Dyeing has never called to me, but I enjoyed reading Elizabeth’s blog, really like her work, and this class had the most immediate starting date and I’m impatient, so I thought – Why not? This is one of the many wonderful things about being new to something, it never hurts to try something you’ve never done before and the worst that can happen is you discover it’s not for you and you move on. On the other hand, you might fall in love with whatever it is, become totally obsessed and that is a indescribable joy unlike any other. The latter pretty much describes my experience with quilting and fiber art. And so it was again, with dyeing and this class, now in its second week. What a fantastic class. I cannot recommend it, and Elizabeth Barton, more highly!!
It helps that Elizabeth is a terrific instructor, very responsive and thorough, has a great eye, and gives excellent feedback. She writes extensive instructions with good explanations and examples of her own work to illustrate what she’s talking about. The first week we dove right in mixing all our various dyes for the next five weeks and did this – gradations of black (photograph below.) You’ll notice the mottled effect, which I think is so beautiful and striking. As we were working with black and since there’s no such thing, the blues, pinks and greens can be seen in different areas. The organic look to the fabric also appeals to my sense of design and so I was hooked. Totally fell in love. Completely. Dramatically. In. Love. Designing a piece using these gradations was next. I had a couple ideas and with Elizabeth’s encouragement settled on this one, which also happened to be the first idea I came up with.
I decided I would cut the fabric into 2.5″ squares, which meant that after they’d been sewn together they would be 2″ squares, gradating from light to dark, but a little unevenly to keep things interesting. This is how it looked positioned on my design wall.
Emboldened by Elizabeth’s helpful suggestions, I made a few adjustments and began sewing all those squares together. That’s a whole lot of squares… After consulting Elizabeth (again), she suggested linear and horizontal stitching, I began quilting, but left the larger square alone as I wasn’t sure what to do with it. I wanted to do something, but couldn’t figure out what.
Back to Elizabeth who gave me more excellent feedback, suggesting a different color thread and syncopating the stitches so they didn’t meet with the other lines from the larger piece, and off I went to finish it. I decided against a binding, instead made a facing out of my lightest grey and backed it with a piece of red fabric I had. I made a label, again from one of the light greys and voila! This piece, entitled Living in the Grey, is 17″X 23.5″.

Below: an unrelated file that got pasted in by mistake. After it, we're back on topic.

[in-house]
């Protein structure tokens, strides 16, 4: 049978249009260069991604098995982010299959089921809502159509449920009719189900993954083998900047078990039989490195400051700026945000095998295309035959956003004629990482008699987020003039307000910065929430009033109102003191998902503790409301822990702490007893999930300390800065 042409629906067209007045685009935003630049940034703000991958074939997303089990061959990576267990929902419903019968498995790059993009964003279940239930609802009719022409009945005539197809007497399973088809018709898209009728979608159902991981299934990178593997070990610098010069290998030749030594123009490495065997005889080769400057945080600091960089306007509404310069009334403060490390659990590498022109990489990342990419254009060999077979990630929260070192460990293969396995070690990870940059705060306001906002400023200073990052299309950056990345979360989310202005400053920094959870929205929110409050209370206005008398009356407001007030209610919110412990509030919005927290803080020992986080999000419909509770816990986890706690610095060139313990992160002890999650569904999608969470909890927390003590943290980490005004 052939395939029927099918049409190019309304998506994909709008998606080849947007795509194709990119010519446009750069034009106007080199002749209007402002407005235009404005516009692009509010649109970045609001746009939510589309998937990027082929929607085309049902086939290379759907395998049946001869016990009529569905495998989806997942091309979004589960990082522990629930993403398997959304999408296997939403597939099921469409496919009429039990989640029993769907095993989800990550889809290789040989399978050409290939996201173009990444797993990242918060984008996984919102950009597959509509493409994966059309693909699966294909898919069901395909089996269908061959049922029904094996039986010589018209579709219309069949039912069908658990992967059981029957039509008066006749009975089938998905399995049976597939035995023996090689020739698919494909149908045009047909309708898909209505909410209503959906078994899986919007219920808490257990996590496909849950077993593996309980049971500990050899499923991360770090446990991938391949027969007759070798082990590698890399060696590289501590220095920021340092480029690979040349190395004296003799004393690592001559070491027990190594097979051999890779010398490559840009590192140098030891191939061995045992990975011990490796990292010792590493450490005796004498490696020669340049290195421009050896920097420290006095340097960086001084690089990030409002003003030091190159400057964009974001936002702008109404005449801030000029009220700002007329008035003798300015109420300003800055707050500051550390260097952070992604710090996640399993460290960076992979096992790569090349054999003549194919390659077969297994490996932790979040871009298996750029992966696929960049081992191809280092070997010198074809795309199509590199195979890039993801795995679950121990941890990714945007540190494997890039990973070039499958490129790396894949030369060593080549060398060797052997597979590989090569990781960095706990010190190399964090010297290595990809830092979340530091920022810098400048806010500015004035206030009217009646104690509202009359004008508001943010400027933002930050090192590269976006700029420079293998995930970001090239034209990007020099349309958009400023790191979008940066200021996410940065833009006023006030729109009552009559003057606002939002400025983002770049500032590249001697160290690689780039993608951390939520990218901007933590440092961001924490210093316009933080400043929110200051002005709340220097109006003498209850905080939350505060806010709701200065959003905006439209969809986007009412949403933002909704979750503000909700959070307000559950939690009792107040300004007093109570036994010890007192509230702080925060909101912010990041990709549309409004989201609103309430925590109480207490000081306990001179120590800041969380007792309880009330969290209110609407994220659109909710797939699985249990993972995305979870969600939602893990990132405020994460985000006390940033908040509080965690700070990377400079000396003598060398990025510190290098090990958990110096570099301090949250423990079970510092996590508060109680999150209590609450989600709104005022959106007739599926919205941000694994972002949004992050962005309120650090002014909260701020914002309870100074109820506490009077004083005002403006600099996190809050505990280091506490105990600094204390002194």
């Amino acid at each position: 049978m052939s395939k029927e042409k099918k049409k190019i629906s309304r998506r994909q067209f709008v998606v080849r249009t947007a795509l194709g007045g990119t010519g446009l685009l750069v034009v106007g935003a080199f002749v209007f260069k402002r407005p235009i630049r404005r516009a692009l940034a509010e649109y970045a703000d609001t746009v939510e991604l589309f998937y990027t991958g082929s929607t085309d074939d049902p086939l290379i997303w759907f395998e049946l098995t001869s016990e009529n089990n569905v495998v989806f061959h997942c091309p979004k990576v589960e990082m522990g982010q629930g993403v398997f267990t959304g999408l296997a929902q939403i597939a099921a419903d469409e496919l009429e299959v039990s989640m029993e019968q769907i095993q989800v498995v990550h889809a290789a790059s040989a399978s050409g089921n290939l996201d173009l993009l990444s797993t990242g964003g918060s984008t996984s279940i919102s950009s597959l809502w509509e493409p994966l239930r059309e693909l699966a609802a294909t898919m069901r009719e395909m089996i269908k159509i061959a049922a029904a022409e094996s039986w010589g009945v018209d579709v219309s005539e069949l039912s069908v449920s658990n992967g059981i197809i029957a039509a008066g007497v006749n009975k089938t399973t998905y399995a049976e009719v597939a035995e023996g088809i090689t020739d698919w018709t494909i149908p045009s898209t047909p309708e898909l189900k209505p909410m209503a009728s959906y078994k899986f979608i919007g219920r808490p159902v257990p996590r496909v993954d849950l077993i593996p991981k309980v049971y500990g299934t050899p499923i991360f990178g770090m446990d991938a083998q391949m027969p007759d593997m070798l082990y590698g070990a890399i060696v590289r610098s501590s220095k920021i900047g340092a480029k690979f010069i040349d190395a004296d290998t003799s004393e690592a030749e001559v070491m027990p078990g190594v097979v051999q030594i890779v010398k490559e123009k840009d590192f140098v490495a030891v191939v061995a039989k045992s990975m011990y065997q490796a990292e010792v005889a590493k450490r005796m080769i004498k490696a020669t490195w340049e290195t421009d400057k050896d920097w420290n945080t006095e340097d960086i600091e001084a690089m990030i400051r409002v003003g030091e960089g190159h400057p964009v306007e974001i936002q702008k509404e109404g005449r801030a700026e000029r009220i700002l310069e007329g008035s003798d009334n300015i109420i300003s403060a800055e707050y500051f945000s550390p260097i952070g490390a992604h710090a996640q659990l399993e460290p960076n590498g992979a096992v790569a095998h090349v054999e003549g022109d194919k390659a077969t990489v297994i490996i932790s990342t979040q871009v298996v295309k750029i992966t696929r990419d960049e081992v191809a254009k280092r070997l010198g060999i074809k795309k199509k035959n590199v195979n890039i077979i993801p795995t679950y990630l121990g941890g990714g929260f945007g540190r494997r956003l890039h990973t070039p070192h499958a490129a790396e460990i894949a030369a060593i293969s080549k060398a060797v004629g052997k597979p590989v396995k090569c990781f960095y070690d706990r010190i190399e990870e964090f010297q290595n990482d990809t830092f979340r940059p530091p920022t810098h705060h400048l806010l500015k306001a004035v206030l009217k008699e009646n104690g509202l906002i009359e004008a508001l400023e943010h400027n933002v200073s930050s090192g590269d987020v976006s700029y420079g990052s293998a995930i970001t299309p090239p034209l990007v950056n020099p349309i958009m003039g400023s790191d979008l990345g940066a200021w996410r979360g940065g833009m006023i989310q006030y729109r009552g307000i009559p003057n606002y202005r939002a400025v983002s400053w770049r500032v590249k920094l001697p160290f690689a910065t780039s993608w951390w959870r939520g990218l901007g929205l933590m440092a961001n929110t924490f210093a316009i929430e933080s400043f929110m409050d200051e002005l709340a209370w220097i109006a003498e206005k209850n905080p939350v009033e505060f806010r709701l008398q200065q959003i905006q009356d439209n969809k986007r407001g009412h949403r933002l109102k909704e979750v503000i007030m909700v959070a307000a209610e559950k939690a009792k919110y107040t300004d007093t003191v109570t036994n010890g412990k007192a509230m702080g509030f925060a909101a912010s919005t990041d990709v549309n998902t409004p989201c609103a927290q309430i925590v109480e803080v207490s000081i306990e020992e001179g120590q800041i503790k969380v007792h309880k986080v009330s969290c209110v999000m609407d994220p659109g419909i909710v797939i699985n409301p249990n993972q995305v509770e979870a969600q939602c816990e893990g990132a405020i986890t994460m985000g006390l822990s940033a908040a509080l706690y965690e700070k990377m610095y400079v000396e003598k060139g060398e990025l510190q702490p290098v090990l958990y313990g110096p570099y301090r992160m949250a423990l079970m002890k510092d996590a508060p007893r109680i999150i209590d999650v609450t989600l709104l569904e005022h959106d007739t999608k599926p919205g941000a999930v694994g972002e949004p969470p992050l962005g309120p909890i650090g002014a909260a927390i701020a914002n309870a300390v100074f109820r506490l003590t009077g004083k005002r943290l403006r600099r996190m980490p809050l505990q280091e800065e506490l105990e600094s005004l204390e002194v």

The thing about dyeing your own fabric is how utterly seductive it is. You can mix any color you want by tweaking the proportions of your primary colors. The mottled effect enhances the overall feel of the fabric, making it completely unique and like no other.
We are now in Week Two and are dyeing as many colors as we have the time, inclination and material for. Of course I went totally nuts with dyeing all the possibilities. I admit – I’ve now dyed every color including varying intensities and am eager to start experimenting with the subtler, more nuanced shades of each, but ran out of fabric, dye and other materials I need, so will have to wait until all the things I’ve ordered arrive. Here’s a sneak peak of a few of the colors I dyed over the weekend, (and stayed up until 3 or 4am, I can’t remember now, to do so!) getting ready for my next design using colors. Lots and lots of colors. You could even say… colors to dye for. Oh behave yourself!
I’m just dyeing to read your comments. Okay, okay, I’ll stop.
You have no idea how hard I’m restraining myself right now.
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Please browse and look at our patterns available. We also offer Workshops! ~Ariane